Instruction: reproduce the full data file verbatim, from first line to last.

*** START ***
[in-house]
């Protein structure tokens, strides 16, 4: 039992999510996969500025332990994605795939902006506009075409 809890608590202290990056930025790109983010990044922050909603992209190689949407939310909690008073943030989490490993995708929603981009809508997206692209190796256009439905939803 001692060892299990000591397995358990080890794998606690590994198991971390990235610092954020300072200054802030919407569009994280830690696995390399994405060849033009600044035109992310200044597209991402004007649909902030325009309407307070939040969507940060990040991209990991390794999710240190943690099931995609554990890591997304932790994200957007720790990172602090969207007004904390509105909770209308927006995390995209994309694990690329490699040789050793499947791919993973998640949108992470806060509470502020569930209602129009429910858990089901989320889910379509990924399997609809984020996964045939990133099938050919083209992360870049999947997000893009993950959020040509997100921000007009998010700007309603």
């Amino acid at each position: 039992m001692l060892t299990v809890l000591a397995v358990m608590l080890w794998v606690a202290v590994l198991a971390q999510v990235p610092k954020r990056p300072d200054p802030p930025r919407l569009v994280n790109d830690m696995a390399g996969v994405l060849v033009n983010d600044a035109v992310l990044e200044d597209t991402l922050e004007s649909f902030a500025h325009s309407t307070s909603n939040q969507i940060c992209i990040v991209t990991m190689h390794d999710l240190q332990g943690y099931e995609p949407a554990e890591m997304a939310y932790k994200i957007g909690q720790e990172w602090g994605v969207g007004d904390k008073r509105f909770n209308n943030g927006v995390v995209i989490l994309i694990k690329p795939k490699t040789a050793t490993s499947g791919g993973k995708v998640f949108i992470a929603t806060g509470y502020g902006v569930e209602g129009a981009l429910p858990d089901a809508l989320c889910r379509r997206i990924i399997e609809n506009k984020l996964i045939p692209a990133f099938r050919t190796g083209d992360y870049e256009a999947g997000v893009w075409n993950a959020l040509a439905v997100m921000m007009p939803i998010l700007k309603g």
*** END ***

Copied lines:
[in-house]
């Protein structure tokens, strides 16, 4: 039992999510996969500025332990994605795939902006506009075409 809890608590202290990056930025790109983010990044922050909603992209190689949407939310909690008073943030989490490993995708929603981009809508997206692209190796256009439905939803 001692060892299990000591397995358990080890794998606690590994198991971390990235610092954020300072200054802030919407569009994280830690696995390399994405060849033009600044035109992310200044597209991402004007649909902030325009309407307070939040969507940060990040991209990991390794999710240190943690099931995609554990890591997304932790994200957007720790990172602090969207007004904390509105909770209308927006995390995209994309694990690329490699040789050793499947791919993973998640949108992470806060509470502020569930209602129009429910858990089901989320889910379509990924399997609809984020996964045939990133099938050919083209992360870049999947997000893009993950959020040509997100921000007009998010700007309603």
């Amino acid at each position: 039992m001692l060892t299990v809890l000591a397995v358990m608590l080890w794998v606690a202290v590994l198991a971390q999510v990235p610092k954020r990056p300072d200054p802030p930025r919407l569009v994280n790109d830690m696995a390399g996969v994405l060849v033009n983010d600044a035109v992310l990044e200044d597209t991402l922050e004007s649909f902030a500025h325009s309407t307070s909603n939040q969507i940060c992209i990040v991209t990991m190689h390794d999710l240190q332990g943690y099931e995609p949407a554990e890591m997304a939310y932790k994200i957007g909690q720790e990172w602090g994605v969207g007004d904390k008073r509105f909770n209308n943030g927006v995390v995209i989490l994309i694990k690329p795939k490699t040789a050793t490993s499947g791919g993973k995708v998640f949108i992470a929603t806060g509470y502020g902006v569930e209602g129009a981009l429910p858990d089901a809508l989320c889910r379509r997206i990924i399997e609809n506009k984020l996964i045939p692209a990133f099938r050919t190796g083209d992360y870049e256009a999947g997000v893009w075409n993950a959020l040509a439905v997100m921000m007009p939803i998010l700007k309603g």